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NewsSri Lanka RTI Bill Needs Two Thirds Majority – SC; Five Sections Inconsistent With Constitution

Sri Lanka RTI Bill Needs Two Thirds Majority – SC; Five Sections Inconsistent With Constitution

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The Supreme Court has apprised the Parliament some sections of the Right to Information bill are not consistent with the constitution thus it needs a two third majority, the Speaker announced today.

The observation was made when this was discussed at today’s Parliament section, Ada Derana reporter said.

The Speaker has also said it required a two third majority in the Parliament to pass the bill.

The Right to Information draft bill was presented to Parliament by Minister of Parliamentary Reforms and Mass Media Gayantha Karunathilaka on March 24.

The bill had received positive responses from all nine provinces to go ahead. In terms of Article 153 (g) of the Constitution the Right to Information Bill was submitted to Provincial Councils for views which has been responded positively.

The bill provides for the specific grounds on which access may be denied, the establishment of the right to Information Commission, setting out the procedures for obtaining information and for matters connected.

The introduction of the Right to Information Act was a key pledge in the 100-day work programme of the government.
AD

Five sections of Bill inconsistent with constitution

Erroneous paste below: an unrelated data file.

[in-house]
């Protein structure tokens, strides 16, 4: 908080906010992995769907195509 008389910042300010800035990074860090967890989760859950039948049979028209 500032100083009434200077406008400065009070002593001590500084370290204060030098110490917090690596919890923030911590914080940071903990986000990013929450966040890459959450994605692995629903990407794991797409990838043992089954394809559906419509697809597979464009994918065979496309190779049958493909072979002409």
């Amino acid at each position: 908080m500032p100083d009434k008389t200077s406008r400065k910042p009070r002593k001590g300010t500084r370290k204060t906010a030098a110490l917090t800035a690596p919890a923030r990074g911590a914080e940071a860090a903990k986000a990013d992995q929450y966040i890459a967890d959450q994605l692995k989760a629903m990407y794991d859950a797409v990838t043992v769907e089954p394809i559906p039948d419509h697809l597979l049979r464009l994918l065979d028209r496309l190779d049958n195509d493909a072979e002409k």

The Supreme Court informed Parliament that five sections of the Right to Information Bill were inconsistent with the provisions of the Constitution and a two thirds majority of Parliament was needed for approval of the Bill.

Speaker Karu Jayasuriya yesterday after reading out the speakers announcements told the House that he had been informed by the Supreme Court that the Section 5(1) A of the Bill was inconsistent with Sections 3,4,12 (1) and 14 (a) 1 of the Constitution.

The Supreme Court decided that Sections 9(2) A, 19, 43 (a) and 43 (o) of the Bill were inconsistent with the Sections 3,4, 12(1), 14, and 55 of the Constitution.

The Speaker also announced that due to these reasons, a special majority of two thirds of votes were needed to pass the Bill in its present form. Speaker Jayasuriya announced that however, the Supreme Court

had permitted the passing of the Bill with a simple majority of the House if the sections inconsistent with the constitution would be amended in a manner to remove the inconsistencies.
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